Most petrol distributors implement a price cut for the second half of August

Marruecos experimenta una bajada de precios de los carburantes

photo_camera PHOTO/AP - Afriquia Service Station in Rabat, Morocco

Below 14 dirhams a litre for diesel and between 14.68 dirhams and just over 15 dirhams a litre for petrol, these are the margins at which fuel prices have fallen in Morocco thanks to the price cuts introduced on Monday 15 August, effective from Tuesday. 

The reduction for diesel is between 50 cents and one dirham per litre and between 0.35 and 0.75 dirhams for a litre of petrol compared to the prices of previous weeks, as reported by Hespress. 

The service stations have applied significant reductions in petrol prices, although some firms stand out above others, such as Afriquia, which is the one with the cheapest offer. Along with the Moroccan fuel distribution company, others have followed suit, such as Total and Shell, which has a positive impact on the pockets of Moroccan consumers, as reported by the same Moroccan media. 

This reduction has to do with the general fall in oil prices that has been accompanied by an increase in world crude oil production, as indicated by the Organisation of Petroleum Exporting Countries, which is pushing down costs. A barrel of Brent North Sea crude was trading on Monday 15 August 2022 at 93.77 dollars (-4.46%), while a barrel of US West Texas Intermediate (WTI) was trading at 87.81 dollars (4.28%).


This price reduction is a relief amid the difficult situation in certain social sectors in Morocco. The hauliers called for stoppage and strike sessions in the face of the sharp rise in fuel prices, a situation generated in large part by the Russian invasion of Ukraine that has hit the energy sector with significant increases in energy prices, which has hit the Moroccan consumer's pocket hard. The main demand of the unions was to urge the government to limit fuel prices. The Moroccan Labour Union (UMT), the Democratic Confederation of Labour (CDT), the Democratic Confederation of Labour (CDT) and the General Union of Moroccan Workers (UGTM) called on the executive to intervene urgently to "save a sector that is in decline".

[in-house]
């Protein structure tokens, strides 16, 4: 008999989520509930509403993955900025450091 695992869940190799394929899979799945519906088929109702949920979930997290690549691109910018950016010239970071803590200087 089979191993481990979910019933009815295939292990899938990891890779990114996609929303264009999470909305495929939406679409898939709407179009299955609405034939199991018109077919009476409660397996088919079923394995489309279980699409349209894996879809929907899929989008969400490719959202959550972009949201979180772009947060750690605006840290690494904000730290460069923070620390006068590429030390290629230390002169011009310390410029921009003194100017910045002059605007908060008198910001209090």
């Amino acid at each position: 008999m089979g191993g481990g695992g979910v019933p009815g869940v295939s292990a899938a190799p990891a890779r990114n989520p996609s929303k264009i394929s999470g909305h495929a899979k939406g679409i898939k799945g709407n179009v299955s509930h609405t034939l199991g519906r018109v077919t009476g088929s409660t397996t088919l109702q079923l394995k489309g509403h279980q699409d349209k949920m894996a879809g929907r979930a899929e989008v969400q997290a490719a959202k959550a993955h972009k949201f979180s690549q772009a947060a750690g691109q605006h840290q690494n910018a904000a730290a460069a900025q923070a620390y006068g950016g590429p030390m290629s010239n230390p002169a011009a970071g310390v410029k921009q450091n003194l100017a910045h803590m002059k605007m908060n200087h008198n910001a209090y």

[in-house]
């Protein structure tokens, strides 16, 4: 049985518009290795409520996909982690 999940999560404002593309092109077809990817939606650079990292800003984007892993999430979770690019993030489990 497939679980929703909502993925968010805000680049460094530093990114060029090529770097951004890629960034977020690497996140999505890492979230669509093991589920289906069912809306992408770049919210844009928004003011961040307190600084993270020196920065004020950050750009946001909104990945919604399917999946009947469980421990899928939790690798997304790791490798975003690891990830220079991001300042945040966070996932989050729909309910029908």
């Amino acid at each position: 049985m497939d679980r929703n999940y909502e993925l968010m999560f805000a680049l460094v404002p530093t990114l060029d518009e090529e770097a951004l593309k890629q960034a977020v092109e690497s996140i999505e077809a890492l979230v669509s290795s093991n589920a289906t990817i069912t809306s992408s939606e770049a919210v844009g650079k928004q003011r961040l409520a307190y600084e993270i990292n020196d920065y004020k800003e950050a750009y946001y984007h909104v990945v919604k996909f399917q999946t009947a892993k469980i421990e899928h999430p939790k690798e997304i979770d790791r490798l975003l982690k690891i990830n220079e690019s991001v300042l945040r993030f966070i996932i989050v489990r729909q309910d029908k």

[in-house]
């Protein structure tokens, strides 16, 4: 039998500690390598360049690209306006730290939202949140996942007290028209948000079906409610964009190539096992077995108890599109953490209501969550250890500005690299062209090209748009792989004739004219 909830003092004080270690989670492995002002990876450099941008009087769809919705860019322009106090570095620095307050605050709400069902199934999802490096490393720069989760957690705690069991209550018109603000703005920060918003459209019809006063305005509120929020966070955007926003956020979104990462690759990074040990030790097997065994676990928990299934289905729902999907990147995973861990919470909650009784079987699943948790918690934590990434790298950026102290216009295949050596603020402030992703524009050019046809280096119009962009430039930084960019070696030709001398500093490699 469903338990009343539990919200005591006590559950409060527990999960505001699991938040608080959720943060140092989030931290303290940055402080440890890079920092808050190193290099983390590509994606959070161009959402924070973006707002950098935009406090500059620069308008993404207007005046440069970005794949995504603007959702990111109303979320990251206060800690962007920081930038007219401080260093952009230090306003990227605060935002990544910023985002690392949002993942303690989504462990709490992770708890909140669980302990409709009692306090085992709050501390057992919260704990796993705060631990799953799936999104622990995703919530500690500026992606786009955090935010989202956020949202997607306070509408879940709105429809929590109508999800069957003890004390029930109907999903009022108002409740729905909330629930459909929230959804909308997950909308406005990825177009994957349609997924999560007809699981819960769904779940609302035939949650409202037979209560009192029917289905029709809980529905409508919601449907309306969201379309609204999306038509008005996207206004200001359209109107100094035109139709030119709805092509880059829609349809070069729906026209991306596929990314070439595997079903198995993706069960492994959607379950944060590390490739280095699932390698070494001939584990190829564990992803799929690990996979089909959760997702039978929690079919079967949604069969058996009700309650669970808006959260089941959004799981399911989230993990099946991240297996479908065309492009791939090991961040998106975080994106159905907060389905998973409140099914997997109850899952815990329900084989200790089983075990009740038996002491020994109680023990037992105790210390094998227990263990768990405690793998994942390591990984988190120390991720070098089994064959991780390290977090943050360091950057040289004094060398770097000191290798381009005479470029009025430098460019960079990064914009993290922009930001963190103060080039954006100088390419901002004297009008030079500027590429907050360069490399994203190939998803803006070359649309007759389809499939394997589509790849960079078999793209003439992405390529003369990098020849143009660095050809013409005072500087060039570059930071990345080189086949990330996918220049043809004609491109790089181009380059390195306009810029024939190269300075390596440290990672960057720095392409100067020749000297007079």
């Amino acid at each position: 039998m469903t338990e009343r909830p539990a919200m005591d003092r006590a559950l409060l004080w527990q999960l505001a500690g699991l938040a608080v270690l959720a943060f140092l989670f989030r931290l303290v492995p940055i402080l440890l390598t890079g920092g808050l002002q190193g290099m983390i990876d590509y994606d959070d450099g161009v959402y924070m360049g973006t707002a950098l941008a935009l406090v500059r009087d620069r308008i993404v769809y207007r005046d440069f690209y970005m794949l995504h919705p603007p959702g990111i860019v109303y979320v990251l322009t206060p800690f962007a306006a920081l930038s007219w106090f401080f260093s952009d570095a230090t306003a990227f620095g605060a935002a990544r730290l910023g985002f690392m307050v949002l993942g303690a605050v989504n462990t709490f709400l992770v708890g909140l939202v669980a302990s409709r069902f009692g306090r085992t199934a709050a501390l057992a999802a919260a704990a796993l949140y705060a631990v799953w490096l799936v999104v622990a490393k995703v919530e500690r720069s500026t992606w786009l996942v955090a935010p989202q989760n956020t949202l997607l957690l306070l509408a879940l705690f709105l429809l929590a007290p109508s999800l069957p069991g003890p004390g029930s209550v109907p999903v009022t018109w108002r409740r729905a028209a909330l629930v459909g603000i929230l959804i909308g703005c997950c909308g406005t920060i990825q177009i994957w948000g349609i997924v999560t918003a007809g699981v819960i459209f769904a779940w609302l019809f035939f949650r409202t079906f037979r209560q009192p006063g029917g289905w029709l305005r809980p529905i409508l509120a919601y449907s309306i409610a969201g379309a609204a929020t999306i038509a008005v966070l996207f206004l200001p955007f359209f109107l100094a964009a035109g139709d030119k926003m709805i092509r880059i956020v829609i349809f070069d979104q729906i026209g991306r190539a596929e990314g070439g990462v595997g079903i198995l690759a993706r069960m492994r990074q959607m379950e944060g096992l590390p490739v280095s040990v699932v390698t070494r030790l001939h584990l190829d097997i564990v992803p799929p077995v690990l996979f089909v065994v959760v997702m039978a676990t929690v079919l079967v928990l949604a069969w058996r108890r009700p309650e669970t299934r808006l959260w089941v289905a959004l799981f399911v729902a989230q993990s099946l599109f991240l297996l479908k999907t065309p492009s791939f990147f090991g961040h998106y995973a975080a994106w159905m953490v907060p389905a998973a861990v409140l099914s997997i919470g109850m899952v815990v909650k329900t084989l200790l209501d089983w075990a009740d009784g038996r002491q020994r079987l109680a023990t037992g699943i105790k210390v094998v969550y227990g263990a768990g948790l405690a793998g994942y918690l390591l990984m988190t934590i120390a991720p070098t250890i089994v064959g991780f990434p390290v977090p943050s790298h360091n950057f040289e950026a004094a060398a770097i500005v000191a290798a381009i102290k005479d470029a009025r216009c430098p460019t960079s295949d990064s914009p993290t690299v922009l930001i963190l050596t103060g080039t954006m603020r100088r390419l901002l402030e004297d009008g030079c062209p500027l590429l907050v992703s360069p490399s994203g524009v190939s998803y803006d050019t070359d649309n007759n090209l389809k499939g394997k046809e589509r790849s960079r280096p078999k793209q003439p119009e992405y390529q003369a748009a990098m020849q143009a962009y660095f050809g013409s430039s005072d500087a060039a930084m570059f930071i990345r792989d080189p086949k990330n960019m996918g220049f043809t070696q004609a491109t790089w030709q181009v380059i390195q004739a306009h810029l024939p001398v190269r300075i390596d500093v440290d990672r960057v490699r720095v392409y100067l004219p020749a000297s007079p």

This latest reduction is good news in the complicated panorama of rising fuel prices in Morocco, to which the government led by Aziz Akhannouch had to respond by announcing lines of work with certain measures to alleviate the situation, especially for the transport sector, which is the most affected by this situation. These measures included direct aid of between 1,000 and 7,000 dirhams a month for some 200,000 professional transport vehicles, which did not entirely appease Moroccan hauliers. 


Fuel prices in the North African country have risen exponentially in recent months, with prices per litre of at least 15.65 dirhams for diesel and 17.80 dirhams for petrol, peaking around June. But this situation has now begun to be partially mitigated in mid-August thanks to the latest price drop. 


In Morocco, 61% of the cost of petroleum products is based on the price of the fuel itself, which varies according to the vicissitudes of the international market, while 31% is due to taxes (ICT, domestic consumption tax, and VAT, value added tax) that are levied on the price of petrol. The remaining 8% are distribution costs and profit margins.

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